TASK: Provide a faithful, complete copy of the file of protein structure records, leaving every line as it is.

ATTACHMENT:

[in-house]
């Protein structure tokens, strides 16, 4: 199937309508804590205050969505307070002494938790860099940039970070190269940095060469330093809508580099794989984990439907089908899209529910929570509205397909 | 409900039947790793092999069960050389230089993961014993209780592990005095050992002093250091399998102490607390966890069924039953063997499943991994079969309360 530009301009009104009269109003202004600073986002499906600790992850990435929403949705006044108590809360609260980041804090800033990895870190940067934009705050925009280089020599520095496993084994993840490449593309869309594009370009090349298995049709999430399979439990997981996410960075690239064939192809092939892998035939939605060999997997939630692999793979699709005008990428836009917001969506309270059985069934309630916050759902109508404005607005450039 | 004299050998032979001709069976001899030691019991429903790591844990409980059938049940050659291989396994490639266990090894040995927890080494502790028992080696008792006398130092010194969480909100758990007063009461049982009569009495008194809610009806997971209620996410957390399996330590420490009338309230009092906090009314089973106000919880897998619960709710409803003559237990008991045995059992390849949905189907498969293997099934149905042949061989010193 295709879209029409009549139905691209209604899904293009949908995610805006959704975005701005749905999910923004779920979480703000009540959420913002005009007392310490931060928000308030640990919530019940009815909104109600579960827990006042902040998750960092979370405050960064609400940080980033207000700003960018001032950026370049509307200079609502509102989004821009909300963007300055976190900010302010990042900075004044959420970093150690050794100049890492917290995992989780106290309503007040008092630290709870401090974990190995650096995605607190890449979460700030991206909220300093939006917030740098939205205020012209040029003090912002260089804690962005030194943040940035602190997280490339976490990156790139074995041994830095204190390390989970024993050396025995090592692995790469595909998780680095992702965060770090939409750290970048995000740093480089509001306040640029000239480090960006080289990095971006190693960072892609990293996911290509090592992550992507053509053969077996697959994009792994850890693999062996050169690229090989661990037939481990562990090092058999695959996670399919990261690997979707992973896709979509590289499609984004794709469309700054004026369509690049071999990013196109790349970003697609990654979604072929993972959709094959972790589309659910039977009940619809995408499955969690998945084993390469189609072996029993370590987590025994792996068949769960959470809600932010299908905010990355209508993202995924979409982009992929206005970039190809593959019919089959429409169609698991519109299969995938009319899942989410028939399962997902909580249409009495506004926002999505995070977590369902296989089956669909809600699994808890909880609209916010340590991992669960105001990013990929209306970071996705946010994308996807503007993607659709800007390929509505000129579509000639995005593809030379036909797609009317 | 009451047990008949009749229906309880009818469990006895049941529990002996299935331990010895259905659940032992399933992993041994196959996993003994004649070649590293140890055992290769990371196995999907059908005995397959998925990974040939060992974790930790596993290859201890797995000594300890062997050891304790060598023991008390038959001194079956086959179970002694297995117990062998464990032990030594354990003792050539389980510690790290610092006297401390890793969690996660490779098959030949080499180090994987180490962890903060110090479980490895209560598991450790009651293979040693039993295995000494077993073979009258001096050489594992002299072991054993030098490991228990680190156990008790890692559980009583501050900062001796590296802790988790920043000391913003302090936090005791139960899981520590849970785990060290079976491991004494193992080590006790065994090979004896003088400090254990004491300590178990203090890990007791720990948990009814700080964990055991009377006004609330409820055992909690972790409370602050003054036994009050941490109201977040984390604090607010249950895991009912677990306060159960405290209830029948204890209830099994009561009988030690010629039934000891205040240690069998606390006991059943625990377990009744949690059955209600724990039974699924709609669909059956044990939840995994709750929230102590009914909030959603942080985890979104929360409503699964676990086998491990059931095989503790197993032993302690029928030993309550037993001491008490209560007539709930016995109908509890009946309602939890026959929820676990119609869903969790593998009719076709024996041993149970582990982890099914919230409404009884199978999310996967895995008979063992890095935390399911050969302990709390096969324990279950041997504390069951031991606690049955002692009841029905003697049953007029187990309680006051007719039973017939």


[in-house]
């Protein structure tokens, strides 16, 4: 199937309508804590205050969505307070002494938790860099940039970070190269940095060469330093809508580099794989984990439907089908899209529910929570509205397909 | 409900039947790793092999069960050389230089993961014993209780592990005095050992002093250091399998102490607390966890069924039953063997499943991994079969309360 530009301009009104009269109003202004600073986002499906600790992850990435929403949705006044108590809360609260980041804090800033990895870190940067934009705050925009280089020599520095496993084994993840490449593309869309594009370009090349298995049709999430399979439990997981996410960075690239064939192809092939892998035939939605060999997997939630692999793979699709005008990428836009917001969506309270059985069934309630916050759902109508404005607005450039 | 004299050998032979001709069976001899030691019991429903790591844990409980059938049940050659291989396994490639266990090894040995927890080494502790028992080696008792006398130092010194969480909100758990007063009461049982009569009495008194809610009806997971209620996410957390399996330590420490009338309230009092906090009314089973106000919880897998619960709710409803003559237990008991045995059992390849949905189907498969293997099934149905042949061989010193 295709879209029409009549139905691209209604899904293009949908995610805006959704975005701005749905999910923004779920979480703000009540959420913002005009007392310490931060928000308030640990919530019940009815909104109600579960827990006042902040998750960092979370405050960064609400940080980033207000700003960018001032950026370049509307200079609502509102989004821009909300963007300055976190900010302010990042900075004044959420970093150690050794100049890492917290995992989780106290309503007040008092630290709870401090974990190995650096995605607190890449979460700030991206909220300093939006917030740098939205205020012209040029003090912002260089804690962005030194943040940035602190997280490339976490990156790139074995041994830095204190390390989970024993050396025995090592692995790469595909998780680095992702965060770090939409750290970048995000740093480089509001306040640029000239480090960006080289990095971006190693960072892609990293996911290509090592992550992507053509053969077996697959994009792994850890693999062996050169690229090989661990037939481990562990090092058999695959996670399919990261690997979707992973896709979509590289499609984004794709469309700054004026369509690049071999990013196109790349970003697609990654979604072929993972959709094959972790589309659910039977009940619809995408499955969690998945084993390469189609072996029993370590987590025994792996068949769960959470809600932010299908905010990355209508993202995924979409982009992929206005970039190809593959019919089959429409169609698991519109299969995938009319899942989410028939399962997902909580249409009495506004926002999505995070977590369902296989089956669909809600699994808890909880609209916010340590991992669960105001990013990929209306970071996705946010994308996807503007993607659709800007390929509505000129579509000639995005593809030379036909797609009317 | 009451047990008949009749229906309880009818469990006895049941529990002996299935331990010895259905659940032992399933992993041994196959996993003994004649070649590293140890055992290769990371196995999907059908005995397959998925990974040939060992974790930790596993290859201890797995000594300890062997050891304790060598023991008390038959001194079956086959179970002694297995117990062998464990032990030594354990003792050539389980510690790290610092006297401390890793969690996660490779098959030949080499180090994987180490962890903060110090479980490895209560598991450790009651293979040693039993295995000494077993073979009258001096050489594992002299072991054993030098490991228990680190156990008790890692559980009583501050900062001796590296802790988790920043000391913003302090936090005791139960899981520590849970785990060290079976491991004494193992080590006790065994090979004896003088400090254990004491300590178990203090890990007791720990948990009814700080964990055991009377006004609330409820055992909690972790409370602050003054036994009050941490109201977040984390604090607010249950895991009912677990306060159960405290209830029948204890209830099994009561009988030690010629039934000891205040240690069998606390006991059943625990377990009744949690059955209600724990039974699924709609669909059956044990939840995994709750929230102590009914909030959603942080985890979104929360409503699964676990086998491990059931095989503790197993032993302690029928030993309550037993001491008490209560007539709930016995109908509890009946309602939890026959929820676990119609869903969790593998009719076709024996041993149970582990982890099914919230409404009884199978999310996967895995008979063992890095935390399911050969302990709390096969324990279950041997504390069951031991606690049955002692009841029905003697049953007029187990309680006051007719039973017939």